It starts with meDefending Singapore isn't just about soldiers and weapons. It's also about individuals believing that they can make a difference, helping others to grow and become stronger. Meet these Singaporeans who show how Total Defence begins with them.
// Story Benita Teo
// Photos Chai Sian Liang & Tan Yong Quan
INTO THE DEEP
Growing up with three elder brothers who all serve in the Army, 2nd Lieutenant (2LT) Subash s/o Satapha relished their stories of the Basic Military Training Centre (BMTC) in Pulau Tekong and outfield training. He even joined the National Cadet Corps (NCC) (Land) in secondary school as a result.
The Army became his passion, and he did well in his Co-Curricular Activity to become a Physical Training Instructor. The 21-year-old, who is about a decade younger than his brothers, even hoped to become a Commando.
So when he received his enlistment letter in 2017 and was told to report to the Naval Diving Unit (NDU), he was shocked.
His own path to swim
There was another problem: he had a phobia of water and could not swim.
His brothers were initially worried that he would not be able to handle the tough Combat Diver Course (CDC), but 2LT Subash was determined to make the cut.
"I thought, since my brothers are always sharing their Army experiences with me, why don't I join the Navy and share mine with them instead?”
He was also inspired by his second brother, Regular Guardsman 3rd Warrant Officer (3WO) Suresh. "At my brother's graduation parade, our mum put the khaki beret on him and his tired face brightened up, like 'I've earned this.' I wanted that feeling too, and I told myself that I would become a diver."
"He (3WO Suresh) told me, if you really put your heart and soul into it, you will be able to do it," added 2LT Subash.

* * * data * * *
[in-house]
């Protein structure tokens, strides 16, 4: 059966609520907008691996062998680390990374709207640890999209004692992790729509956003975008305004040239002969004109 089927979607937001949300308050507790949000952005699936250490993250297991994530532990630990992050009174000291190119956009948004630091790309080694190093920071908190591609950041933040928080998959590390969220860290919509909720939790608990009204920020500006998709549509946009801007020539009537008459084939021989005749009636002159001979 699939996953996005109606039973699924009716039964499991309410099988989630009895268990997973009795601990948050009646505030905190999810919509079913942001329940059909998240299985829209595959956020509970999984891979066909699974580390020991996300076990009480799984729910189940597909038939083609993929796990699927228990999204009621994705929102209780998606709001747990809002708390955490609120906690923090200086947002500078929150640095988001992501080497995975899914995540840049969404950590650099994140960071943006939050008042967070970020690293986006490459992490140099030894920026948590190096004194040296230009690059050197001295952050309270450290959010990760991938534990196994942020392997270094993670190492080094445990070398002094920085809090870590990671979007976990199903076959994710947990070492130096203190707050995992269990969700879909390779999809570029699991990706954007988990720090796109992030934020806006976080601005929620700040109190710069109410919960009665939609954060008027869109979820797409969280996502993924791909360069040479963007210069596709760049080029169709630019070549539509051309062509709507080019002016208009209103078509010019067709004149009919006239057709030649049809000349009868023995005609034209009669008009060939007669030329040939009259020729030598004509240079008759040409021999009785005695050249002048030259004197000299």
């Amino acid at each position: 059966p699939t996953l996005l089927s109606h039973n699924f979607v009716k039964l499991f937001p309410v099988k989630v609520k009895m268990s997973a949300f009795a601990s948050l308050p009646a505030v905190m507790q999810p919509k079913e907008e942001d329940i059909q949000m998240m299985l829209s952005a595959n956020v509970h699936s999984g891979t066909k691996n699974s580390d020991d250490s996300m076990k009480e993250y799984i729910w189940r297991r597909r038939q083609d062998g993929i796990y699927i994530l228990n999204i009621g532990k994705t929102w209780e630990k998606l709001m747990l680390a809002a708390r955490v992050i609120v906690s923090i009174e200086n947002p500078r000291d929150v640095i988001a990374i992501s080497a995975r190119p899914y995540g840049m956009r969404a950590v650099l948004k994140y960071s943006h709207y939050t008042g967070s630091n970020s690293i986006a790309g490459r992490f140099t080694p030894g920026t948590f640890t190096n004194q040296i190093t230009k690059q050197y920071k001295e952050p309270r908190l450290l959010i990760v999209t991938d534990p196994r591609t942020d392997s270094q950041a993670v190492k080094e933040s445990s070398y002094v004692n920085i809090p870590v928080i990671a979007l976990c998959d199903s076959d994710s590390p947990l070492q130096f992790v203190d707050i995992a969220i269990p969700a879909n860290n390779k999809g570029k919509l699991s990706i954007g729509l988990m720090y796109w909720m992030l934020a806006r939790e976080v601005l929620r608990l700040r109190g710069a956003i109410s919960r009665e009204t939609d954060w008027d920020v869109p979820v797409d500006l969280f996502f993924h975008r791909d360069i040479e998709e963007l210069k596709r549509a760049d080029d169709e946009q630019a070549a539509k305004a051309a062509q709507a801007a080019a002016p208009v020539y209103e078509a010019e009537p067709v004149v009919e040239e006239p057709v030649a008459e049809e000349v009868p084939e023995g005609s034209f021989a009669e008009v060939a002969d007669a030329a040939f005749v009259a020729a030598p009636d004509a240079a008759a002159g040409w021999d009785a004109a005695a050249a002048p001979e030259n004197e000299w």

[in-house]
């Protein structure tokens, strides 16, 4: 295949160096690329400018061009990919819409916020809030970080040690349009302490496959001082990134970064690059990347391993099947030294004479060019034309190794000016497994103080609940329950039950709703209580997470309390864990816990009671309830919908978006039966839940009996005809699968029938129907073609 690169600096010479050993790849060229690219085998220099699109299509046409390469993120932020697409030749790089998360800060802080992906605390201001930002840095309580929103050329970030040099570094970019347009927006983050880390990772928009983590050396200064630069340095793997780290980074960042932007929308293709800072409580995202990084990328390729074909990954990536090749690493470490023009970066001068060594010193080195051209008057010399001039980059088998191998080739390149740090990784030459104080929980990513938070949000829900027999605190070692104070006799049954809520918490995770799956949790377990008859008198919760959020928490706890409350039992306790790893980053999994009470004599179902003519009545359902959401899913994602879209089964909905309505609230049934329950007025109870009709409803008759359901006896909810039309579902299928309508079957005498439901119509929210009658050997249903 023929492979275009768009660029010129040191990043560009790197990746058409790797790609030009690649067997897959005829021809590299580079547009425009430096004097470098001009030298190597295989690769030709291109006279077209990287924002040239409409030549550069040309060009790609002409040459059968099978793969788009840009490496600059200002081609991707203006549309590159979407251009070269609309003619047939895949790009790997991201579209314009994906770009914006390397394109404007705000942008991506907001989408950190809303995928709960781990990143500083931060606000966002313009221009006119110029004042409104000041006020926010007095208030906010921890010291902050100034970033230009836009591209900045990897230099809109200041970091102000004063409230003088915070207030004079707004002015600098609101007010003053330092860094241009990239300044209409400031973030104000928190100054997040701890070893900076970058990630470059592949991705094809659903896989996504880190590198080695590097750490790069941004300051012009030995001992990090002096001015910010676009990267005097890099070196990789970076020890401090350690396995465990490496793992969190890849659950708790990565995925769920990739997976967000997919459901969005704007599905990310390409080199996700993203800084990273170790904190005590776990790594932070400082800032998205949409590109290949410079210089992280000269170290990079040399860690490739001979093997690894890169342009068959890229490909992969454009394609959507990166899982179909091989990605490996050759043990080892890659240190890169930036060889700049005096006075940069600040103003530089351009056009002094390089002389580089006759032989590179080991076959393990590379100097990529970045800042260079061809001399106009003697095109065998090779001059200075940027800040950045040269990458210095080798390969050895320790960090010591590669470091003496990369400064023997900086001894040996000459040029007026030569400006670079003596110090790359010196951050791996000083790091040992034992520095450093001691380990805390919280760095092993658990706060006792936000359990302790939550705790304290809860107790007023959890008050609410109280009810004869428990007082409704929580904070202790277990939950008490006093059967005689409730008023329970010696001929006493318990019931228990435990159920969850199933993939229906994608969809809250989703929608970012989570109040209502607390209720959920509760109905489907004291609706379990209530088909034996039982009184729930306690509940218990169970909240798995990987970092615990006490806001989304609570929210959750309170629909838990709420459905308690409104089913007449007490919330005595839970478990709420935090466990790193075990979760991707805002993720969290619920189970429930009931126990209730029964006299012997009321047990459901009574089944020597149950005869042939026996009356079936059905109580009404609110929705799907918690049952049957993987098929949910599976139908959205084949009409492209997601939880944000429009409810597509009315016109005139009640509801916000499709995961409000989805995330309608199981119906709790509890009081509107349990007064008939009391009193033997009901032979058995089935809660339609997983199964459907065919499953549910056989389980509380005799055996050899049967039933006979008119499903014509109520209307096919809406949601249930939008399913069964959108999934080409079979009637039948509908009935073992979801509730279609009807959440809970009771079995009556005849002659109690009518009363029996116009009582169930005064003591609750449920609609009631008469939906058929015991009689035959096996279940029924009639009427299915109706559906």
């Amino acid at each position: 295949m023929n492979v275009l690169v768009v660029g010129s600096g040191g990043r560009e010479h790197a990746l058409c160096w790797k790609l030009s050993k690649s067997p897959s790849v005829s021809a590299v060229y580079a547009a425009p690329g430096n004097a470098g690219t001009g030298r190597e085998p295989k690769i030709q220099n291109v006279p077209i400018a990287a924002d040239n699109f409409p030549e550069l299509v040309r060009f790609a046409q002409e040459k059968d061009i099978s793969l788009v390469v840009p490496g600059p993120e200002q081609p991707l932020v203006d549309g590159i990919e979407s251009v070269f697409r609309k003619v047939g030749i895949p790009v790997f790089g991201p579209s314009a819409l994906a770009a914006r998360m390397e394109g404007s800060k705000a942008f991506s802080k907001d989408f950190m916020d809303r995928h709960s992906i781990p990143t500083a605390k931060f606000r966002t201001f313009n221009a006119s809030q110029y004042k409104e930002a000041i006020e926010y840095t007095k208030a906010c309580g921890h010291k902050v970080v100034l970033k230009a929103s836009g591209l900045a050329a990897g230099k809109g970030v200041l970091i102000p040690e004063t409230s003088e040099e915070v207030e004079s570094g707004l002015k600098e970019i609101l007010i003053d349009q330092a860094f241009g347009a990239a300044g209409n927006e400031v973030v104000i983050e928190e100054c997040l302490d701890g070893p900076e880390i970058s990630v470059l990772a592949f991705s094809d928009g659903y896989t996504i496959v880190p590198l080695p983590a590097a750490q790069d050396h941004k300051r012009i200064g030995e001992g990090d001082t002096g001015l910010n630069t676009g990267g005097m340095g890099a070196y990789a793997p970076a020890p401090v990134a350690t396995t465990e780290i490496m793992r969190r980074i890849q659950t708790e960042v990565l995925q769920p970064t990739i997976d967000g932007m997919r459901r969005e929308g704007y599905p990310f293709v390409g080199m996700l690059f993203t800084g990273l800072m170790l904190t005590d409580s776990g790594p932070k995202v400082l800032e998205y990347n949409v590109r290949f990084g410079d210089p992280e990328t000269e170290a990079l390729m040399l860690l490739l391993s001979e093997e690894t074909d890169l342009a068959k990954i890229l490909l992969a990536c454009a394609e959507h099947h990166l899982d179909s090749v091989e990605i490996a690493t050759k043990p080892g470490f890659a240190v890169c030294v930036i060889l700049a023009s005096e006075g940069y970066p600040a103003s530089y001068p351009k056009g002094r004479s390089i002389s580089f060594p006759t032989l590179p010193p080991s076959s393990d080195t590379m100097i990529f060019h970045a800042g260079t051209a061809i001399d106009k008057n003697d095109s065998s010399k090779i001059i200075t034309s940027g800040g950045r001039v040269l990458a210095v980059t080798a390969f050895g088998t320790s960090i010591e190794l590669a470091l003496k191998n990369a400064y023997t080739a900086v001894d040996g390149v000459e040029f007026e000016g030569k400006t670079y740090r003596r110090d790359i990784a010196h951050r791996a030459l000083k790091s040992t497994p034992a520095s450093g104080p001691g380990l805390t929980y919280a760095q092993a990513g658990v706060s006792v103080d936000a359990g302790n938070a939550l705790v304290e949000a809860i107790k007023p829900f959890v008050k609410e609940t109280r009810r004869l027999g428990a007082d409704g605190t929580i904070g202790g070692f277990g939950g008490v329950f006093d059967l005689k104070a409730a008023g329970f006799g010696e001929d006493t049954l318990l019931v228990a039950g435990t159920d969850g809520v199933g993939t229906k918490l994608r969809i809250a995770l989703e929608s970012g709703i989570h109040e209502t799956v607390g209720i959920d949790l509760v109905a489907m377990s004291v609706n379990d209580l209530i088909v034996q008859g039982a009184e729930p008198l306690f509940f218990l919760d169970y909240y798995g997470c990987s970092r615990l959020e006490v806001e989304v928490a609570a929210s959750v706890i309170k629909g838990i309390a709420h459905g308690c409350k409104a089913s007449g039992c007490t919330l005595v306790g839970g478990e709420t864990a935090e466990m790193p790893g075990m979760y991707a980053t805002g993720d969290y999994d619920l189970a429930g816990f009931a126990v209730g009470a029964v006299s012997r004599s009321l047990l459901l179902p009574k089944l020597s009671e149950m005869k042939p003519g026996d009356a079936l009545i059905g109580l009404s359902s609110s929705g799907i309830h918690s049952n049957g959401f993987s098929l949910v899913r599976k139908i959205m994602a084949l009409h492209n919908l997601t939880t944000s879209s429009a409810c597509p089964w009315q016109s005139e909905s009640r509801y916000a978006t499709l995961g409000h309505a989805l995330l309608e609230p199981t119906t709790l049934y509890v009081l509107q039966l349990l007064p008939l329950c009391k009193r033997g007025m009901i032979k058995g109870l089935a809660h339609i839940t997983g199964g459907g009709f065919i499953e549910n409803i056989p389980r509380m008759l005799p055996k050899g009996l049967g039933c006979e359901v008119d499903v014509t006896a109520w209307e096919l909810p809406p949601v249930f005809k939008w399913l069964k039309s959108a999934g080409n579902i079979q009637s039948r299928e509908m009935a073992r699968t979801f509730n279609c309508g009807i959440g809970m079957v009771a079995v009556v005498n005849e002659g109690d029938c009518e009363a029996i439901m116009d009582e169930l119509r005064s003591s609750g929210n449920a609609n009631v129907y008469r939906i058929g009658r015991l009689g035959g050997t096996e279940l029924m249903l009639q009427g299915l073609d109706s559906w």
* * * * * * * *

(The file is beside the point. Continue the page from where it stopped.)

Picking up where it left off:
He approached his friend from his polytechnic's swimming team to coach him. Even after enlisting, he continued to train, spending precious weekends at the pool practicing.
His efforts paid off and he passed the drown-proofing and sea circuit tests during his CDC, making him a full-fledged naval diver.
His perseverance earned him another first: since last December, he became the first officer not just among his brothers, but in his extended family too.
"The day after his commissioning, I heard our mum in the family prayer room. She held his commissioning sword and was telling our late grandfather: 'You always wanted one of them to become an officer, and now my youngest son has made it'," 3WO Suresh revealed, adding that their grandfather had lived through World War II and many other periods of unrest in Singapore's early days.
Leading the way
2LT Subash knows that he is fortunate to be able to learn about the Singapore Armed Forces (SAF) from his brothers, 3WO Suresh, who was the first brother to enlist, went in "blind". Their father did not serve National Service (NS) due to a medical condition.
"We gave him advice, but it's still all him. He did it with his mental strength," said 3WO Suresh, a 32-year-old Assistant Company Chief Trainer at BMTC. Eldest brother Corporal (CPL) (NS) Suntharam, 33, is an armoured vehicle technician while third brother 3rd Sergeant (3SG) (NS) Surendran, 30, is a combat engineer.
It is now 2LT Subash's turn to pave the way for his young cousins. No longer in his brothers' shadows, he plays an equal part in family matters. And in NS, he is stepping up to lead his men as a Platoon Commander.
"It's become second nature for me to behave a certain way. Being a naval diver has strengthened 2LT Subash's (right) bond with his brothers, especially Guardsman 3WO Suresh (left). When I see someone who needs help, I'll just go up and help them. I won't think twice. The 'someone else can do it' attitude is gone from my system; now it's 'if not me, who else?'"
He added: "Learning from my brothers gave me a better idea of how we come together for a bigger purpose, which for the Navy, is not just to protect our sea lines of communication, but to safeguard our way of life.
"Because at the end of the day, if we don't protect our own Singapore, nobody is going to protect it."